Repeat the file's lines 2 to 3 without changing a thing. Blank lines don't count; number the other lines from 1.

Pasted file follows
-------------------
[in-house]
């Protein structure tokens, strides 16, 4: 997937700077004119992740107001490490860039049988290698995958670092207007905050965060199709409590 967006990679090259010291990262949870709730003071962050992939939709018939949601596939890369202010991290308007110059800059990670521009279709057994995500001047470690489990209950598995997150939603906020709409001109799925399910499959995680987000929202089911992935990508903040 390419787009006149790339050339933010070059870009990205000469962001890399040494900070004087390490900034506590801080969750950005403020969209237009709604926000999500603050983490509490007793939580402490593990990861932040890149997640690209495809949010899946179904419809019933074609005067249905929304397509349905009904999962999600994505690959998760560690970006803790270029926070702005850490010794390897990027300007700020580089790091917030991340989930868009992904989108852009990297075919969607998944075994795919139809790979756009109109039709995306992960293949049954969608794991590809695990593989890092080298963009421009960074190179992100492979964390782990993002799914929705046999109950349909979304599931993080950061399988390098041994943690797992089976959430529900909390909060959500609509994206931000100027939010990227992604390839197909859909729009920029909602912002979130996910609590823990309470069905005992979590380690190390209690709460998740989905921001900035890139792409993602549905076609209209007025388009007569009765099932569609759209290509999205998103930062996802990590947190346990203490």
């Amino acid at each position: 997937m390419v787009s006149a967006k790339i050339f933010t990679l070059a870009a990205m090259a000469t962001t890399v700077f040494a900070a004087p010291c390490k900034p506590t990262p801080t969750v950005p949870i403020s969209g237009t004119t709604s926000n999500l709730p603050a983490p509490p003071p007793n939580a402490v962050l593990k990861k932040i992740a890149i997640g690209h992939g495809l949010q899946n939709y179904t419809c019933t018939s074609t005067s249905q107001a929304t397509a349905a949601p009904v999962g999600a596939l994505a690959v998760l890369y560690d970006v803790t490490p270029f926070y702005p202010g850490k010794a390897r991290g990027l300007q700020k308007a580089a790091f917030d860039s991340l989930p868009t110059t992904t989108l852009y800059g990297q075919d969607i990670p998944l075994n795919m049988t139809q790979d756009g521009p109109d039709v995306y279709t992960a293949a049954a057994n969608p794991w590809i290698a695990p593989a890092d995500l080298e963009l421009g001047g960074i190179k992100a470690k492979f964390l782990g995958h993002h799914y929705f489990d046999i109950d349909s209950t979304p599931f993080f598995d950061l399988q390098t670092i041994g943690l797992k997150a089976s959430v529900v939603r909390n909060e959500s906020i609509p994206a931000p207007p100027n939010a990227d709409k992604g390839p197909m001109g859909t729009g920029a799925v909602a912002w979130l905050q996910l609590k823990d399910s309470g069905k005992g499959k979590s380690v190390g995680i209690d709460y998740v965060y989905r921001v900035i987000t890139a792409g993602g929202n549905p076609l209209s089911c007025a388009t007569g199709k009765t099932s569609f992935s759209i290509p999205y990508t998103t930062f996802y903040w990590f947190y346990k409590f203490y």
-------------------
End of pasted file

């Protein structure tokens, strides 16, 4: 997937700077004119992740107001490490860039049988290698995958670092207007905050965060199709409590 967006990679090259010291990262949870709730003071962050992939939709018939949601596939890369202010991290308007110059800059990670521009279709057994995500001047470690489990209950598995997150939603906020709409001109799925399910499959995680987000929202089911992935990508903040 390419787009006149790339050339933010070059870009990205000469962001890399040494900070004087390490900034506590801080969750950005403020969209237009709604926000999500603050983490509490007793939580402490593990990861932040890149997640690209495809949010899946179904419809019933074609005067249905929304397509349905009904999962999600994505690959998760560690970006803790270029926070702005850490010794390897990027300007700020580089790091917030991340989930868009992904989108852009990297075919969607998944075994795919139809790979756009109109039709995306992960293949049954969608794991590809695990593989890092080298963009421009960074190179992100492979964390782990993002799914929705046999109950349909979304599931993080950061399988390098041994943690797992089976959430529900909390909060959500609509994206931000100027939010990227992604390839197909859909729009920029909602912002979130996910609590823990309470069905005992979590380690190390209690709460998740989905921001900035890139792409993602549905076609209209007025388009007569009765099932569609759209290509999205998103930062996802990590947190346990203490």
């Amino acid at each position: 997937m390419v787009s006149a967006k790339i050339f933010t990679l070059a870009a990205m090259a000469t962001t890399v700077f040494a900070a004087p010291c390490k900034p506590t990262p801080t969750v950005p949870i403020s969209g237009t004119t709604s926000n999500l709730p603050a983490p509490p003071p007793n939580a402490v962050l593990k990861k932040i992740a890149i997640g690209h992939g495809l949010q899946n939709y179904t419809c019933t018939s074609t005067s249905q107001a929304t397509a349905a949601p009904v999962g999600a596939l994505a690959v998760l890369y560690d970006v803790t490490p270029f926070y702005p202010g850490k010794a390897r991290g990027l300007q700020k308007a580089a790091f917030d860039s991340l989930p868009t110059t992904t989108l852009y800059g990297q075919d969607i990670p998944l075994n795919m049988t139809q790979d756009g521009p109109d039709v995306y279709t992960a293949a049954a057994n969608p794991w590809i290698a695990p593989a890092d995500l080298e963009l421009g001047g960074i190179k992100a470690k492979f964390l782990g995958h993002h799914y929705f489990d046999i109950d349909s209950t979304p599931f993080f598995d950061l399988q390098t670092i041994g943690l797992k997150a089976s959430v529900v939603r909390n909060e959500s906020i609509p994206a931000p207007p100027n939010a990227d709409k992604g390839p197909m001109g859909t729009g920029a799925v909602a912002w979130l905050q996910l609590k823990d399910s309470g069905k005992g499959k979590s380690v190390g995680i209690d709460y998740v965060y989905r921001v900035i987000t890139a792409g993602g929202n549905p076609l209209s089911c007025a388009t007569g199709k009765t099932s569609f992935s759209i290509p999205y990508t998103t930062f996802y903040w990590f947190y346990k409590f203490y």